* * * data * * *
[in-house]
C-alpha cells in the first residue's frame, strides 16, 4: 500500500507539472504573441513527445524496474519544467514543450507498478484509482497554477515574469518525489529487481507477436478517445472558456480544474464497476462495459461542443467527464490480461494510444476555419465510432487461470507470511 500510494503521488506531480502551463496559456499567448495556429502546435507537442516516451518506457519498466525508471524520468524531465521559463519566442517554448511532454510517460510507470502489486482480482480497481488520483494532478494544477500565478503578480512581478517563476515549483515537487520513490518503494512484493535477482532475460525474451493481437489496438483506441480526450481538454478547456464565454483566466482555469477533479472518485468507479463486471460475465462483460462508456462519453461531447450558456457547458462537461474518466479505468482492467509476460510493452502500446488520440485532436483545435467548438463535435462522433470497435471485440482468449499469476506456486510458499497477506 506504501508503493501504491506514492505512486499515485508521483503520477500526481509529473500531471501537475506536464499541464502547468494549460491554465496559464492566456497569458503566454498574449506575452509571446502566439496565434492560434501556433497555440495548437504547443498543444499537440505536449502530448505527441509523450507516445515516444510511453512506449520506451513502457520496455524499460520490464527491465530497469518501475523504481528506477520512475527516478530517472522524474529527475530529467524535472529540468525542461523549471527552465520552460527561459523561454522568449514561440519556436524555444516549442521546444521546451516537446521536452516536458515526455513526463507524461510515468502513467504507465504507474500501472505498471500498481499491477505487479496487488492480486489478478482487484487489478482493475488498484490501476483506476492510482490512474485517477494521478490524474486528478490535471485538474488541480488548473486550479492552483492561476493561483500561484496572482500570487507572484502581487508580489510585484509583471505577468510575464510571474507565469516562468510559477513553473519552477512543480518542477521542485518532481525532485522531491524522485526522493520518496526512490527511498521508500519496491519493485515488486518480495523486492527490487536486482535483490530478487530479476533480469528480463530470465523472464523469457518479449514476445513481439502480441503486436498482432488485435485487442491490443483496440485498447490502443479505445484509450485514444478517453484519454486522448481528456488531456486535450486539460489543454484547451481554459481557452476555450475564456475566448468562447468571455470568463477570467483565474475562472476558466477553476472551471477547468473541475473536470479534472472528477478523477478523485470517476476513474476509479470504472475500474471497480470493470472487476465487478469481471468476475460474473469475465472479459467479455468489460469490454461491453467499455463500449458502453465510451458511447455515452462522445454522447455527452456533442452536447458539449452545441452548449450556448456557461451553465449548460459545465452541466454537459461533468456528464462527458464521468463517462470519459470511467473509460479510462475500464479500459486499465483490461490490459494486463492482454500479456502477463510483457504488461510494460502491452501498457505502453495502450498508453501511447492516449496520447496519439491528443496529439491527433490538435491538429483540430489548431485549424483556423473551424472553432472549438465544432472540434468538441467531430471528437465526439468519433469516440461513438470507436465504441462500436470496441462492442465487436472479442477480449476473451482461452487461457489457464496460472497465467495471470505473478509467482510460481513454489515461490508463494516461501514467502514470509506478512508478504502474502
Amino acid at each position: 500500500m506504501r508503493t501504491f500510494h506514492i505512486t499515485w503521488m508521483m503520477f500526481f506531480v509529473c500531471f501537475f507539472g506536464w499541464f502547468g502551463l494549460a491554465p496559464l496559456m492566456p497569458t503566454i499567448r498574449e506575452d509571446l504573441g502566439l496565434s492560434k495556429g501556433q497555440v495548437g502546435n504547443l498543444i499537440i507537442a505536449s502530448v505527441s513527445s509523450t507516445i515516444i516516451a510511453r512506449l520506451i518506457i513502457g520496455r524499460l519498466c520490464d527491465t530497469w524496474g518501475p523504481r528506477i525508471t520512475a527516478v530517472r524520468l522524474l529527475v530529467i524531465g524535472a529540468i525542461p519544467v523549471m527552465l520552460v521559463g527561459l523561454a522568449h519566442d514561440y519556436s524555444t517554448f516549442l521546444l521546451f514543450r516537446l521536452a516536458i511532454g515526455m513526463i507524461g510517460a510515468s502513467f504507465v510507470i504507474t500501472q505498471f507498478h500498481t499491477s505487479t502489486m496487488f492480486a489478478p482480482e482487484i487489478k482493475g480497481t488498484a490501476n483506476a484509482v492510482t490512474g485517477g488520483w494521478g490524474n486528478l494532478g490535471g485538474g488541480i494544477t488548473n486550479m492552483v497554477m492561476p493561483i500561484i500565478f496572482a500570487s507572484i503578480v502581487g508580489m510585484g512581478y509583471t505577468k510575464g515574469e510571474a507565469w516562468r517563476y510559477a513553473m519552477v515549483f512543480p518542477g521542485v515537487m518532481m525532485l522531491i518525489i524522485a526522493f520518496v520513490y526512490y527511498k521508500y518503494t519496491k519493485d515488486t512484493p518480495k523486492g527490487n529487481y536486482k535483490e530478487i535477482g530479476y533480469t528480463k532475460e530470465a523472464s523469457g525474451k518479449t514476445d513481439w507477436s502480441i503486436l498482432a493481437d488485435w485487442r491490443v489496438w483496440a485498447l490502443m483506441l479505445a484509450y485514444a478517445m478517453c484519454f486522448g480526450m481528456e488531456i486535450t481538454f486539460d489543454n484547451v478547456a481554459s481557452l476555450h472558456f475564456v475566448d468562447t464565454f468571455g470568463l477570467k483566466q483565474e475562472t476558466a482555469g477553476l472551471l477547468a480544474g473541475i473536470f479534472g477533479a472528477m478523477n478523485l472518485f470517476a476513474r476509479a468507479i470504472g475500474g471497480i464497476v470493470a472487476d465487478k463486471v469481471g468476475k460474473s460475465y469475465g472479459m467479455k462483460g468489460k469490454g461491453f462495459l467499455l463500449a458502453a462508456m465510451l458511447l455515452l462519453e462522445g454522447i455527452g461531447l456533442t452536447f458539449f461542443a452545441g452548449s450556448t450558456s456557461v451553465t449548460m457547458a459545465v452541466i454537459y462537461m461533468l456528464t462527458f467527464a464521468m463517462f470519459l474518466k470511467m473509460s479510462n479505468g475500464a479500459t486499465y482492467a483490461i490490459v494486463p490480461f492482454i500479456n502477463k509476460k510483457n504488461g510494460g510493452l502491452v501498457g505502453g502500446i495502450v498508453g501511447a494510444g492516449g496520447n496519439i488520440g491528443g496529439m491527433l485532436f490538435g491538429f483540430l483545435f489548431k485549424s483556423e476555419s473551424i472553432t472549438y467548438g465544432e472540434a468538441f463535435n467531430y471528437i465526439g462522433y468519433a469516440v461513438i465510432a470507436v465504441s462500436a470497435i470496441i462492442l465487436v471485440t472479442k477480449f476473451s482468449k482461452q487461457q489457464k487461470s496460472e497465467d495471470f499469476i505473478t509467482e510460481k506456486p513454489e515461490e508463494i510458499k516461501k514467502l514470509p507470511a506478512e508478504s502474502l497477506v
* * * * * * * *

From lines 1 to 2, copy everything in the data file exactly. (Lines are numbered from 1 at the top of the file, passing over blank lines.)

[in-house]
C-alpha cells in the first residue's frame, strides 16, 4: 500500500507539472504573441513527445524496474519544467514543450507498478484509482497554477515574469518525489529487481507477436478517445472558456480544474464497476462495459461542443467527464490480461494510444476555419465510432487461470507470511 500510494503521488506531480502551463496559456499567448495556429502546435507537442516516451518506457519498466525508471524520468524531465521559463519566442517554448511532454510517460510507470502489486482480482480497481488520483494532478494544477500565478503578480512581478517563476515549483515537487520513490518503494512484493535477482532475460525474451493481437489496438483506441480526450481538454478547456464565454483566466482555469477533479472518485468507479463486471460475465462483460462508456462519453461531447450558456457547458462537461474518466479505468482492467509476460510493452502500446488520440485532436483545435467548438463535435462522433470497435471485440482468449499469476506456486510458499497477506 506504501508503493501504491506514492505512486499515485508521483503520477500526481509529473500531471501537475506536464499541464502547468494549460491554465496559464492566456497569458503566454498574449506575452509571446502566439496565434492560434501556433497555440495548437504547443498543444499537440505536449502530448505527441509523450507516445515516444510511453512506449520506451513502457520496455524499460520490464527491465530497469518501475523504481528506477520512475527516478530517472522524474529527475530529467524535472529540468525542461523549471527552465520552460527561459523561454522568449514561440519556436524555444516549442521546444521546451516537446521536452516536458515526455513526463507524461510515468502513467504507465504507474500501472505498471500498481499491477505487479496487488492480486489478478482487484487489478482493475488498484490501476483506476492510482490512474485517477494521478490524474486528478490535471485538474488541480488548473486550479492552483492561476493561483500561484496572482500570487507572484502581487508580489510585484509583471505577468510575464510571474507565469516562468510559477513553473519552477512543480518542477521542485518532481525532485522531491524522485526522493520518496526512490527511498521508500519496491519493485515488486518480495523486492527490487536486482535483490530478487530479476533480469528480463530470465523472464523469457518479449514476445513481439502480441503486436498482432488485435485487442491490443483496440485498447490502443479505445484509450485514444478517453484519454486522448481528456488531456486535450486539460489543454484547451481554459481557452476555450475564456475566448468562447468571455470568463477570467483565474475562472476558466477553476472551471477547468473541475473536470479534472472528477478523477478523485470517476476513474476509479470504472475500474471497480470493470472487476465487478469481471468476475460474473469475465472479459467479455468489460469490454461491453467499455463500449458502453465510451458511447455515452462522445454522447455527452456533442452536447458539449452545441452548449450556448456557461451553465449548460459545465452541466454537459461533468456528464462527458464521468463517462470519459470511467473509460479510462475500464479500459486499465483490461490490459494486463492482454500479456502477463510483457504488461510494460502491452501498457505502453495502450498508453501511447492516449496520447496519439491528443496529439491527433490538435491538429483540430489548431485549424483556423473551424472553432472549438465544432472540434468538441467531430471528437465526439468519433469516440461513438470507436465504441462500436470496441462492442465487436472479442477480449476473451482461452487461457489457464496460472497465467495471470505473478509467482510460481513454489515461490508463494516461501514467502514470509506478512508478504502474502